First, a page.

At first instance, Mr Justice Jay struck out all of the claims, on the Commissioner’s application, pursuant to CPR r 3.4. In the Court of Appeal, the Officers succeeded in establishing that arguably the Commissioner did owe them a duty of care, arising from the quasi-employment relationship, to protect them against economic and reputational harm, as alleged. However, the Court of Appeal upheld the decision to strike out the negligence claim relating to psychiatric harm (paras [44]-[45]. According to the Court of Appeal, the duty required the Commissioner to defend the claim as effectively as possible and a duty to take reasonable care not to sacrifice their interests and professional reputations without good reason and without giving them reasonable warning of what she intended to do (paras [33]-[36]).  There was evidence that the duty had been breached in light of defects in relation to evidence gathering, witness identification and expert evidence that the officers sought to rely upon. For the purposes of a strike out/summary judgment application it was assumed that these allegations were justified (para [40]).

However, on the facts, the Court of Appeal found that there was no real prospect of the officers succeeding in a claim based on a failure to give them notice of the Commissioner’s intention to settle the claim or its terms. The officers argued that had they been warned they would have applied to be joined as defendants. The Court of Appeal endorsed the view that this suggestion was “fanciful”, in circumstances where they were not prepared to give evidence without special measures, which had been refused (para [42]). Summary judgment was accordingly ordered on that part of the claim pursuant to CPR 24.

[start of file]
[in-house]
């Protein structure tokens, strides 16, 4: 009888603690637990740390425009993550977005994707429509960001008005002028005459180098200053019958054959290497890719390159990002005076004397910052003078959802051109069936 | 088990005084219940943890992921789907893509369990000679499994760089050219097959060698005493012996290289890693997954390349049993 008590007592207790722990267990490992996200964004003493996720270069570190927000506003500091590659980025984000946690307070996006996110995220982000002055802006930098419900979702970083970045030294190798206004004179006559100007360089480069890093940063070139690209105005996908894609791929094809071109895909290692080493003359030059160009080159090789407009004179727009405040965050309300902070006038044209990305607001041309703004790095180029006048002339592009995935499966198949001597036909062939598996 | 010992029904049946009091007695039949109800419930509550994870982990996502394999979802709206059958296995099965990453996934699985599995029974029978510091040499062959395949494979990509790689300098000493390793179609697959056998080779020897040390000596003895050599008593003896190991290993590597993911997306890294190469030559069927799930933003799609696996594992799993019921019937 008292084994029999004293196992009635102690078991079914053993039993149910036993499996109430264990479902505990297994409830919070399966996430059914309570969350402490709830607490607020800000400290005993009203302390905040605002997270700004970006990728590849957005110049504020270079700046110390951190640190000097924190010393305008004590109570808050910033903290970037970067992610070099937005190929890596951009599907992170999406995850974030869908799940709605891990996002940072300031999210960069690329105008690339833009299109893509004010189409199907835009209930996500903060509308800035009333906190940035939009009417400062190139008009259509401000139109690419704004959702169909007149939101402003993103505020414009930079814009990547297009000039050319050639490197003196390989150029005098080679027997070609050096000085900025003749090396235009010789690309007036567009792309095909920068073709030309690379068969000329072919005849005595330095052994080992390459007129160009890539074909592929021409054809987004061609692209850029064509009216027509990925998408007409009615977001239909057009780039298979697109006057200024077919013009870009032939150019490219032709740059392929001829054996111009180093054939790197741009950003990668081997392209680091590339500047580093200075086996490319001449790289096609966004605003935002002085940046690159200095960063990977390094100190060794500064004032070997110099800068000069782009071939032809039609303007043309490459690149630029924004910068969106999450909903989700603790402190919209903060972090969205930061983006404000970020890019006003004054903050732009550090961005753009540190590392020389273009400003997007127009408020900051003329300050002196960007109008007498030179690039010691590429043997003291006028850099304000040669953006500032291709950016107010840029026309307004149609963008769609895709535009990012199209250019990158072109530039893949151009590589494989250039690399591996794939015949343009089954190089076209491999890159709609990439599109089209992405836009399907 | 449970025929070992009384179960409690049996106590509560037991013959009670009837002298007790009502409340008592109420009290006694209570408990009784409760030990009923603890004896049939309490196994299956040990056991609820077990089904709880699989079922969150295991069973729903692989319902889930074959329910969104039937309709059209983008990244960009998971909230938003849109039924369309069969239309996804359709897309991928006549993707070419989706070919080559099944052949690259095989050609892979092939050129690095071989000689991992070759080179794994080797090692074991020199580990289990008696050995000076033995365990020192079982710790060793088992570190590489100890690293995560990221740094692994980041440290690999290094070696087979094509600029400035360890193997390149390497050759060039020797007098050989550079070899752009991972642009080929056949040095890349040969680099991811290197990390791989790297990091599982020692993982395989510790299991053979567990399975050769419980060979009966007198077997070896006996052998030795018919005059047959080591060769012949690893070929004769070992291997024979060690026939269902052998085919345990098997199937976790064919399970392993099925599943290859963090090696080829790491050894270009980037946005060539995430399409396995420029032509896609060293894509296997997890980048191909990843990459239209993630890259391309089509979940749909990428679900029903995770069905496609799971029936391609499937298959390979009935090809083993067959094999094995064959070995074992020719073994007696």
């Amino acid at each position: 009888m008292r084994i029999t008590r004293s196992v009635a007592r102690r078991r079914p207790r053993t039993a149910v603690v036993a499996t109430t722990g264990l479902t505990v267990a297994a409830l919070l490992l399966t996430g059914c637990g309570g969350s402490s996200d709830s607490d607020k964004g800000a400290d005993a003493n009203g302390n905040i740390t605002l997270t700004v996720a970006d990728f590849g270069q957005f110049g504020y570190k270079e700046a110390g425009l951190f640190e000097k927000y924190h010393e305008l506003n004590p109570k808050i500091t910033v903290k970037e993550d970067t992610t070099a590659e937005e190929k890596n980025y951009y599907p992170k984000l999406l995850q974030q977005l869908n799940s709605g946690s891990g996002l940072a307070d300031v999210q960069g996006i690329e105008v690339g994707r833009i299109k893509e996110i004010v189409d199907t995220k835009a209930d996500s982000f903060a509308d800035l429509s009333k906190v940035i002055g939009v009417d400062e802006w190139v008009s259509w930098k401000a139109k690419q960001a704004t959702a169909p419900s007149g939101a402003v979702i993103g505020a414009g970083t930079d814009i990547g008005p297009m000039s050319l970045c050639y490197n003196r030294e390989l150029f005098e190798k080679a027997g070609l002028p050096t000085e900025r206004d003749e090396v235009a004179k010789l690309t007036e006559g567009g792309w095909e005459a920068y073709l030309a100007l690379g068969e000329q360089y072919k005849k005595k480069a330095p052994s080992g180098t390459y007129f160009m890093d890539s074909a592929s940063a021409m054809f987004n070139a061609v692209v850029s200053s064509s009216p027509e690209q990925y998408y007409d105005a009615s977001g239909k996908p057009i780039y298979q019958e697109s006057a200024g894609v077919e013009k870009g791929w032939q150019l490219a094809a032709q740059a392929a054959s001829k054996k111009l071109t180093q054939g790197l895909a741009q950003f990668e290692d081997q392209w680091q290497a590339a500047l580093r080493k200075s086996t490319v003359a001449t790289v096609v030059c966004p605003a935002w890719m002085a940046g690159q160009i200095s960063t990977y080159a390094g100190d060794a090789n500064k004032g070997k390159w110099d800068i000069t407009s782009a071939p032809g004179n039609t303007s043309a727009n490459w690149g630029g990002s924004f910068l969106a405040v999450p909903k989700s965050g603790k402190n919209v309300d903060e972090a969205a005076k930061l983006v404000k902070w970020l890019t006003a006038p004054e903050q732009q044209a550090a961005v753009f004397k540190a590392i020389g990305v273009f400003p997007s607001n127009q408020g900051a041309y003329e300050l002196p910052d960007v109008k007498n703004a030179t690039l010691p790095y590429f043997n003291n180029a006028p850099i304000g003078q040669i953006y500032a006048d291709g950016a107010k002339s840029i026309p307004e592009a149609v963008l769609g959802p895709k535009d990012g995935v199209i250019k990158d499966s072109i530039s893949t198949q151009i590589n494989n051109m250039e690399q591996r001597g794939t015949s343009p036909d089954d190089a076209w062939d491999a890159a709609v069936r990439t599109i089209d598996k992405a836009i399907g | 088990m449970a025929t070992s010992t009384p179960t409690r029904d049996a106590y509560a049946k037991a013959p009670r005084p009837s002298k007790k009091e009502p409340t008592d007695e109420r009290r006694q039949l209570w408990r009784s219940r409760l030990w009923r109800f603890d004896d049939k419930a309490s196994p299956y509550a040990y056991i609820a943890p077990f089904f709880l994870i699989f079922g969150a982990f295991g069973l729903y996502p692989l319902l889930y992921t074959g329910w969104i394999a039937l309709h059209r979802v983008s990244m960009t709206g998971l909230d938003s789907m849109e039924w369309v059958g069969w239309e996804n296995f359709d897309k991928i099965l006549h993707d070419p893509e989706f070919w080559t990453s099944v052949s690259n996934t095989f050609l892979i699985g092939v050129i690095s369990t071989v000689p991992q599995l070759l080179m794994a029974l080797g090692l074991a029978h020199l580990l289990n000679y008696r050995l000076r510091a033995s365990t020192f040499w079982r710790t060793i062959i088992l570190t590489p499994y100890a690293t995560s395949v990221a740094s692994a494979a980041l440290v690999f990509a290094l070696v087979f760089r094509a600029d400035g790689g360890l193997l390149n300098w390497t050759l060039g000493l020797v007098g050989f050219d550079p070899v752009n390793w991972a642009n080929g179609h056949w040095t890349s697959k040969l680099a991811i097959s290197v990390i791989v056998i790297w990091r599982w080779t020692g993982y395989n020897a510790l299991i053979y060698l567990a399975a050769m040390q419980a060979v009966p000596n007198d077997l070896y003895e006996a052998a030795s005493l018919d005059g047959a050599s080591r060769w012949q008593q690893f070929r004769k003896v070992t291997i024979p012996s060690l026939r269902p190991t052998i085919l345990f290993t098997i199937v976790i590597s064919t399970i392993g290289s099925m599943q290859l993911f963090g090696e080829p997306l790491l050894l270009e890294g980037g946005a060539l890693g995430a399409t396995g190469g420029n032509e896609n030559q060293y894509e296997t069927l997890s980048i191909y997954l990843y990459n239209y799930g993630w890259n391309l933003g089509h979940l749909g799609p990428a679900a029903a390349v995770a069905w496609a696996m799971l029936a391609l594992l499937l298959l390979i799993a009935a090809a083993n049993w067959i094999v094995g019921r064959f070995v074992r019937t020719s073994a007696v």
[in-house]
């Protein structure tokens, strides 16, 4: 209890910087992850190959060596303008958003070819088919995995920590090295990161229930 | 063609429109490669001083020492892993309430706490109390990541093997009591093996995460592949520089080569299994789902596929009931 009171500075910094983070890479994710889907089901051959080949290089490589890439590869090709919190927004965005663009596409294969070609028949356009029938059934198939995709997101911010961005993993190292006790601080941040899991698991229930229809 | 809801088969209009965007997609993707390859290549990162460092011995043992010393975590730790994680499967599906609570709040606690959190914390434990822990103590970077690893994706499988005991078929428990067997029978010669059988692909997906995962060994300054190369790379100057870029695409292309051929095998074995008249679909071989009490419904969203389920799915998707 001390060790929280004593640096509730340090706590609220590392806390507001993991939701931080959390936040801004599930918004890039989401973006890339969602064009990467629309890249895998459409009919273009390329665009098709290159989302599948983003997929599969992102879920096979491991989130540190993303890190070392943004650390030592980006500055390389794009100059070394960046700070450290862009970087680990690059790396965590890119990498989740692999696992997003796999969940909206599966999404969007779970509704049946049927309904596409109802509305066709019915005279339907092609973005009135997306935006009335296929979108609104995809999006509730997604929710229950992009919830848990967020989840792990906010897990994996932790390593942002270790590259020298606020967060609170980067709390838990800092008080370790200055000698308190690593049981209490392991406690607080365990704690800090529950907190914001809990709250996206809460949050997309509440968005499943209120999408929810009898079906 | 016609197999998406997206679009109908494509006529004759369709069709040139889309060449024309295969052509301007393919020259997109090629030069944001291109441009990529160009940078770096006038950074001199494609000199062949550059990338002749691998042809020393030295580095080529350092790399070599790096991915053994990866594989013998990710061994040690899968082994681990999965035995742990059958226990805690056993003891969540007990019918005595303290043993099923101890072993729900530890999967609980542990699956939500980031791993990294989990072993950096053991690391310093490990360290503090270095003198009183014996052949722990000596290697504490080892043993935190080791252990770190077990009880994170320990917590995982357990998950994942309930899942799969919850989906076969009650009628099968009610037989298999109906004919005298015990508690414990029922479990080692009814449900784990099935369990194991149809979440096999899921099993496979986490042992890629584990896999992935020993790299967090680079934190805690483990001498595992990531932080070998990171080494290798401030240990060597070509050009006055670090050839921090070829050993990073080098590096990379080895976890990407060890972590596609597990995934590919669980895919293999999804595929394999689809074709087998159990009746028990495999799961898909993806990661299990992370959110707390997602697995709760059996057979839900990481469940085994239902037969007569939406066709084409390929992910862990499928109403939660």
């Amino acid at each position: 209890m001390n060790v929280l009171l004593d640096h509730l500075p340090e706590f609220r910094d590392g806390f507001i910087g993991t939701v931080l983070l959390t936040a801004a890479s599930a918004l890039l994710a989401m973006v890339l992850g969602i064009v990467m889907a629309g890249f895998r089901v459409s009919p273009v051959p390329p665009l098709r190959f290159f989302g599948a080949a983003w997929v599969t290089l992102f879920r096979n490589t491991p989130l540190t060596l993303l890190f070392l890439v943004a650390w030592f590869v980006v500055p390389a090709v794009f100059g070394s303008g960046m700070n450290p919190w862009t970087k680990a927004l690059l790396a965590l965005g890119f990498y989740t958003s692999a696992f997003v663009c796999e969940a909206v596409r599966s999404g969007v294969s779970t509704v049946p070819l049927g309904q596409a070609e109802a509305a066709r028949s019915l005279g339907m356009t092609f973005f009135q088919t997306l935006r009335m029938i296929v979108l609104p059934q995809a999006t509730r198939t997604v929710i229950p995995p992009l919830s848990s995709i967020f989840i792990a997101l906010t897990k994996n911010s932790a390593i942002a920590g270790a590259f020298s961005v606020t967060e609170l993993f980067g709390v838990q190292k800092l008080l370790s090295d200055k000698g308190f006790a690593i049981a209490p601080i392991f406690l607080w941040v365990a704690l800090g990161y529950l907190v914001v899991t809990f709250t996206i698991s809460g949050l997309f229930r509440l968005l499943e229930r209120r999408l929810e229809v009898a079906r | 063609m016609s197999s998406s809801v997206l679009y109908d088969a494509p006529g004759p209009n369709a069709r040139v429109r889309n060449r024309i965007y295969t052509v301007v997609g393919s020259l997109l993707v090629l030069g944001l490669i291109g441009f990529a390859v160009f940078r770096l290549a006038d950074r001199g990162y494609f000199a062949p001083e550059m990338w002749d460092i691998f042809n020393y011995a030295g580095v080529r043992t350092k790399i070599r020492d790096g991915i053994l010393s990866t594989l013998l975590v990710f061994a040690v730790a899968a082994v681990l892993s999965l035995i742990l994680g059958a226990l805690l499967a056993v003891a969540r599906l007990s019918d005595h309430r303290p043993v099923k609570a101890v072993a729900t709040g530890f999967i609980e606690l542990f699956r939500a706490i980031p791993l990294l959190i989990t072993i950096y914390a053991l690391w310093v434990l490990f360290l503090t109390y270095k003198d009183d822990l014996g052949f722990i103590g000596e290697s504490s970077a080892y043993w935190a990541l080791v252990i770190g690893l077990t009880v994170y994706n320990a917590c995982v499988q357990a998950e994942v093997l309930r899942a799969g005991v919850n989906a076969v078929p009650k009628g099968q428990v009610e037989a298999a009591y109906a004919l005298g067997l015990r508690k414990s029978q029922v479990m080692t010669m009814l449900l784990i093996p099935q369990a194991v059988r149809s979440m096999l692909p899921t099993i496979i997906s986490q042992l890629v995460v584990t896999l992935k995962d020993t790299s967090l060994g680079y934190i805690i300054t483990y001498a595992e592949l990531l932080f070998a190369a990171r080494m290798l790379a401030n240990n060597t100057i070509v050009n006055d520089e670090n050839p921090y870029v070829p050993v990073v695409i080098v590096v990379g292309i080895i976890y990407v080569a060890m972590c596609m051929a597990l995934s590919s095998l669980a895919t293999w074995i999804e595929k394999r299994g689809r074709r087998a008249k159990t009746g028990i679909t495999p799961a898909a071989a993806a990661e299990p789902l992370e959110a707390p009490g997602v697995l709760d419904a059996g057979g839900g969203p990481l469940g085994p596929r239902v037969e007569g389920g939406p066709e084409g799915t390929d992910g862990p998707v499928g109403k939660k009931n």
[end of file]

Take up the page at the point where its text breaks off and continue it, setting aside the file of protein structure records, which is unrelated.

The Commissioner appeals against the finding of the arguable duty of care to protect against economic or reputational harm in the circumstances of this case. Those circumstances are novel indeed. None of the legal teams instructed in these proceedings could find a single reported case, in any common law jurisdiction, in which a court has found that such a duty exists.

The Commissioner relies on four arguments:

  1. First, the law does not generally recognise a duty of care to avoid financial loss, except in exceptional circumstances.
  2. Second, the law does not normally recognise conflicting duties of care. The duty relied on by the officers would conflict with her duty to conduct litigation in the best interests of the MPS and the public.
  3. Third, there would be an unjustified restriction on the freedom to conduct litigation however a litigant pleases, subject to the rules of the court.
  4. Fourth, the law does not recognise a duty of care on the Commissioner in respect of officers against whom misconduct proceedings are brought.

The Court of Appeal, in disagreement with Mr Justice Jay, considered that this was a case in which it was arguably fair just and reasonable to recognise a duty of care to the officers in respect of financial loss.  If the Supreme Court agrees, this would be a significant extension of tortious liability and one which would make the resolution of already hard-fought litigation even more difficult. The appeal was heard in the first week of March. The Court’s judgment is eagerly awaited.